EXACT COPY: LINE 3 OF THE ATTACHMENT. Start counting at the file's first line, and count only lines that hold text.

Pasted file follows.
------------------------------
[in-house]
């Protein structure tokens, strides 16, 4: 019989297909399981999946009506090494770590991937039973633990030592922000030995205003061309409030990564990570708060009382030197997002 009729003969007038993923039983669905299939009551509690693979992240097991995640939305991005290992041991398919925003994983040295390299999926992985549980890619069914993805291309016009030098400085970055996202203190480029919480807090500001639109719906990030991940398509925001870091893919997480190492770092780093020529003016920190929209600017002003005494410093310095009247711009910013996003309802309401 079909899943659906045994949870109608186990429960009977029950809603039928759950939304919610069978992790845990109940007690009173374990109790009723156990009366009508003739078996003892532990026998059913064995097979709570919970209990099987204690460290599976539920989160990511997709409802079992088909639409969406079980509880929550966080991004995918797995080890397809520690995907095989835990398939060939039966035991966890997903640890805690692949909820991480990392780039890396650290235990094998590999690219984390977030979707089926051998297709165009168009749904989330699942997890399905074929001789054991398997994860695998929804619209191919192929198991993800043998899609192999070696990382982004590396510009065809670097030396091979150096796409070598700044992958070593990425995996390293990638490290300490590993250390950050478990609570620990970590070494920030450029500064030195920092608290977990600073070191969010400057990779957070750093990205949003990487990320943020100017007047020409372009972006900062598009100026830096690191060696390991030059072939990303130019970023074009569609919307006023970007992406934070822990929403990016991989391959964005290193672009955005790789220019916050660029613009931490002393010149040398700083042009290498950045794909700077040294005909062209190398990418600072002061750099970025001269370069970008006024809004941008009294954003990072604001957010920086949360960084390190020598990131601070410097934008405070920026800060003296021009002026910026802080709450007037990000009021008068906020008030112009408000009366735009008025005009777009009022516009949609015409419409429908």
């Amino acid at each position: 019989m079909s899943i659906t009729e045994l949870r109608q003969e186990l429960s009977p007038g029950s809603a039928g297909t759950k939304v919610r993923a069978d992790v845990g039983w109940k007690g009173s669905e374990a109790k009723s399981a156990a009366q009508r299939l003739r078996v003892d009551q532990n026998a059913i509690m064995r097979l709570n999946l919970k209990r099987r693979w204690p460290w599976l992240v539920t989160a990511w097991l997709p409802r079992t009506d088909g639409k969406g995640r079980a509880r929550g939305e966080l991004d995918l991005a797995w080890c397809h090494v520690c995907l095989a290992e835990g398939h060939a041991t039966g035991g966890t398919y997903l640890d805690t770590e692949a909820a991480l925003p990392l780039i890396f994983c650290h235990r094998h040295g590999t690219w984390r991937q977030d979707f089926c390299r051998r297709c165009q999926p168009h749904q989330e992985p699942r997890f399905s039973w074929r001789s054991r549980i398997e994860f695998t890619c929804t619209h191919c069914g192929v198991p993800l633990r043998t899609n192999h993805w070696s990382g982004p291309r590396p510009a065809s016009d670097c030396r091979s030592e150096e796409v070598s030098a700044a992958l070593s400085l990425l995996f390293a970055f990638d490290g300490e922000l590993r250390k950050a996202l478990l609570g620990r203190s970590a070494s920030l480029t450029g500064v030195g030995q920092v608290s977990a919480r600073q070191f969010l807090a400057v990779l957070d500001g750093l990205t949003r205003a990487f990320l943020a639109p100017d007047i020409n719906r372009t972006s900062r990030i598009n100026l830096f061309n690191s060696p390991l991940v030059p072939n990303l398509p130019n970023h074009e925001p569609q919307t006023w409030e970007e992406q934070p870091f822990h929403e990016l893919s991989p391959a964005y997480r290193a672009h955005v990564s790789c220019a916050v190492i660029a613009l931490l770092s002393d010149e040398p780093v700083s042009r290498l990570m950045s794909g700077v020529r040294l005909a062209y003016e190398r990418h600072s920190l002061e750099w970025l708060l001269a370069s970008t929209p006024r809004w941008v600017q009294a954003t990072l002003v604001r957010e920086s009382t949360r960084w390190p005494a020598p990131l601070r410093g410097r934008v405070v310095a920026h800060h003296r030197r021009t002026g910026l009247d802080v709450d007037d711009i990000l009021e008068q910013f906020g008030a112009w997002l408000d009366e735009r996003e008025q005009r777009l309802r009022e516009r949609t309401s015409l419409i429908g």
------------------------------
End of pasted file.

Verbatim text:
């Amino acid at each position: 019989m079909s899943i659906t009729e045994l949870r109608q003969e186990l429960s009977p007038g029950s809603a039928g297909t759950k939304v919610r993923a069978d992790v845990g039983w109940k007690g009173s669905e374990a109790k009723s399981a156990a009366q009508r299939l003739r078996v003892d009551q532990n026998a059913i509690m064995r097979l709570n999946l919970k209990r099987r693979w204690p460290w599976l992240v539920t989160a990511w097991l997709p409802r079992t009506d088909g639409k969406g995640r079980a509880r929550g939305e966080l991004d995918l991005a797995w080890c397809h090494v520690c995907l095989a290992e835990g398939h060939a041991t039966g035991g966890t398919y997903l640890d805690t770590e692949a909820a991480l925003p990392l780039i890396f994983c650290h235990r094998h040295g590999t690219w984390r991937q977030d979707f089926c390299r051998r297709c165009q999926p168009h749904q989330e992985p699942r997890f399905s039973w074929r001789s054991r549980i398997e994860f695998t890619c929804t619209h191919c069914g192929v198991p993800l633990r043998t899609n192999h993805w070696s990382g982004p291309r590396p510009a065809s016009d670097c030396r091979s030592e150096e796409v070598s030098a700044a992958l070593s400085l990425l995996f390293a970055f990638d490290g300490e922000l590993r250390k950050a996202l478990l609570g620990r203190s970590a070494s920030l480029t450029g500064v030195g030995q920092v608290s977990a919480r600073q070191f969010l807090a400057v990779l957070d500001g750093l990205t949003r205003a990487f990320l943020a639109p100017d007047i020409n719906r372009t972006s900062r990030i598009n100026l830096f061309n690191s060696p390991l991940v030059p072939n990303l398509p130019n970023h074009e925001p569609q919307t006023w409030e970007e992406q934070p870091f822990h929403e990016l893919s991989p391959a964005y997480r290193a672009h955005v990564s790789c220019a916050v190492i660029a613009l931490l770092s002393d010149e040398p780093v700083s042009r290498l990570m950045s794909g700077v020529r040294l005909a062209y003016e190398r990418h600072s920190l002061e750099w970025l708060l001269a370069s970008t929209p006024r809004w941008v600017q009294a954003t990072l002003v604001r957010e920086s009382t949360r960084w390190p005494a020598p990131l601070r410093g410097r934008v405070v310095a920026h800060h003296r030197r021009t002026g910026l009247d802080v709450d007037d711009i990000l009021e008068q910013f906020g008030a112009w997002l408000d009366e735009r996003e008025q005009r777009l309802r009022e516009r949609t309401s015409l419409i429908g």